I called Whitney back. “God hasn’t let me leave Charlotte. He wanted me to wait on you. I’ll drive you to Jacksonville.”
“Are you sure?” she asked. “We can’t get another flight out. But I don’t want to interfere with your ministry.”
“Whitney,” I said. “You and Chris donate to this ministry. Today you get your very own minister. God kept me in Charlotte for 3 ½ hours waiting on you to miss that flight. Let me help.”
“We’re sitting in the lobby of the airport. The kids haven’t even eaten yet so we’ll have to stop for lunch.” I looked at my watch. It was after 2.
“I’m going to take a minute and repack Halleluiah so I’ll have room for your stuff,” I said. “I’m 30 minutes away. I’ll be there as soon as I can.”
Bob called while I was repacking Halleluiah. Packing Halleluiah is his job. I’m not the most methodical person in the world and he likes knowing where things are so he can help me find stuff.
“Where are you putting things?” he asked frantically.
“Anywhere I can. Ouch!” I screamed.
“What happened?” he demanded. “Are you safe?”
“I’m lowering the spare tire so I can put stuff underneath. It was hot and burned me. I’m parked and safe. Yuck.”
“Now what?” he said.
“I got grease all over me.”
“Cheryle,” he said. “I didn’t think you could lift the tire by yourself.”
“I can do all things through Christ who strengthens me. I’m going to figure it out. I just wish it wasn’t so hot. I’m putting the boxes of books underneath.”
I went inside and realized that the toilette area could act as a closet.
“What are you doing now?” Bob asked.
“Stuffing stuff in the toilet.”
“Well, technically, the toilet lid is closed. I’m stuffing stuff inside the toilet closet.”
“What if you need the bathroom?”
“I’ll take the stuff out. I hope no one opens this door or they will be crushed.” Bob’s blood pressure rose even more.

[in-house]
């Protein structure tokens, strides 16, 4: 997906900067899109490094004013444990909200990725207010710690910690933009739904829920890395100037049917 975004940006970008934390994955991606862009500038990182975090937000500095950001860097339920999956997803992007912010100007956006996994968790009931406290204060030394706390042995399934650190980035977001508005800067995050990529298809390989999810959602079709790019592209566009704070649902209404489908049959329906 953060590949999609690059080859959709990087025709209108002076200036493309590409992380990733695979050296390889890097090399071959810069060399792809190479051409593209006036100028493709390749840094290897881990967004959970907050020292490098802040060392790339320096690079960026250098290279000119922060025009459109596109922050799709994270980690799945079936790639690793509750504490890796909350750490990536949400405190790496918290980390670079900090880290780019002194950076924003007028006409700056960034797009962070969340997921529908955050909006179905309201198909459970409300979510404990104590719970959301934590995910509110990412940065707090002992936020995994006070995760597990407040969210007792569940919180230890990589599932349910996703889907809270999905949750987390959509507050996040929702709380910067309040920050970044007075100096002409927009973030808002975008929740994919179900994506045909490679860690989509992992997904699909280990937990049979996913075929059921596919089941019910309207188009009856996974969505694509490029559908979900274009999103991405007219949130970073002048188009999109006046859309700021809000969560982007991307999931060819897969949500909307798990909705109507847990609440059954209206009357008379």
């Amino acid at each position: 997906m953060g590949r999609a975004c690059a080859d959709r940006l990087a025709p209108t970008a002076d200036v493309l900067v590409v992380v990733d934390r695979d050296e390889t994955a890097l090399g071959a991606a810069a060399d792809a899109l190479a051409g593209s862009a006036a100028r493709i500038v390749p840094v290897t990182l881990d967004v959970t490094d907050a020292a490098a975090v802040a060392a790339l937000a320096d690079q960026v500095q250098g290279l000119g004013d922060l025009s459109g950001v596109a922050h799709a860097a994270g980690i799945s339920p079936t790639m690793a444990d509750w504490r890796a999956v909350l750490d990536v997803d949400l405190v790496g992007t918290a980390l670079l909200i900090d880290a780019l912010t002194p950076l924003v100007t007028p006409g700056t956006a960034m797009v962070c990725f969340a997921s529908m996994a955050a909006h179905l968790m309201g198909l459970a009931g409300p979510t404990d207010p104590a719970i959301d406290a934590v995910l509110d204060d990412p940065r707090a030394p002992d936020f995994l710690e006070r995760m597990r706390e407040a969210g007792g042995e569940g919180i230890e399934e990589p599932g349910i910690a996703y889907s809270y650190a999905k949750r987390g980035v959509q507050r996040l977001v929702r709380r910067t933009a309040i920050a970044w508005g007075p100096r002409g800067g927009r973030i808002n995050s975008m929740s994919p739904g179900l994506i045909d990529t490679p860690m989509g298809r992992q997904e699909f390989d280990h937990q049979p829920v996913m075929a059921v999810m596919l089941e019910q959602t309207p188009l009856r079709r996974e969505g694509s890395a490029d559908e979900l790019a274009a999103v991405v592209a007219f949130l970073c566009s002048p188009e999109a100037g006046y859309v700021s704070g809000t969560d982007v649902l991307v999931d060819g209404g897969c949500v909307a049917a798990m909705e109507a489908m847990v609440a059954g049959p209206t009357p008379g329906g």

When I finished repacking, I headed to the airport with Bob still on the phone. It was a good thing it was Saturday or his job might have been in jeopardy.
“Cheryle, find out what airline they’re at,” Bob instructed. “You have to get in the correct lane.” Sighing again, I resisted the urge to remind Bob that I’d been driving to airports as long as he.
I drove up to find two hungry grumpy children disappointed about no airplane ride, a frazzled Mama, and a weary Nana waiting in the airport lobby with 2 giant suitcases, 2 backpacks, 2 car seats, 2 purses, and a stroller. We loaded everyone and everything in tiny Halleluiah. We stopped for fast food and drove to Jacksonville.
I felt honored to serve my children. I was like that mama kitty carefully carrying her babies to another location. I thanked God for my wonderful daughter-in-law who allowed herself to be ministered to by the ministry she supports so faithfully. Whitney’s mother, Elaine, rode in the front. She and I had known each other since 3rd grade but had never really spent any quality time together. We had hours to revisit memories and fill in the intimate details of our lives. At the end of the drive, Elaine and I left the car planning our next outing. At one of our stops, Whitney witnessed one of the Divine Encounters she makes possible through her donations. Tiny Ava rode in the middle seat. She isn’t much of a traveler but having the resources of Halleluiah available made her trip more pleasant. Noah rode in the back with his mother and enjoyed their quality time. It was a fabulous trip.
When Whitney tried to pay for the gas, I argued. “You’ve already donated to this trip. It would be like you were paying twice.”
“Take the credit card!” she insisted. I did.
I spent the night at their home, went to church with them the next morning, and hit the missionary road again. This time I knew exactly where to go and when I arrived, I met the person God had sent me there to meet.
I learned a lesson about God’s silence. It doesn’t necessarily mean I’ve done anything wrong or that I couldn’t hear Him talking. In fact, it wasn’t about me. The answer wasn’t prepared yet. I’d been tempted to listen to other voices more willing to speak but God’s silence spoke louder than those voices. Maybe the next time God is silent, I’ll just relax and wait.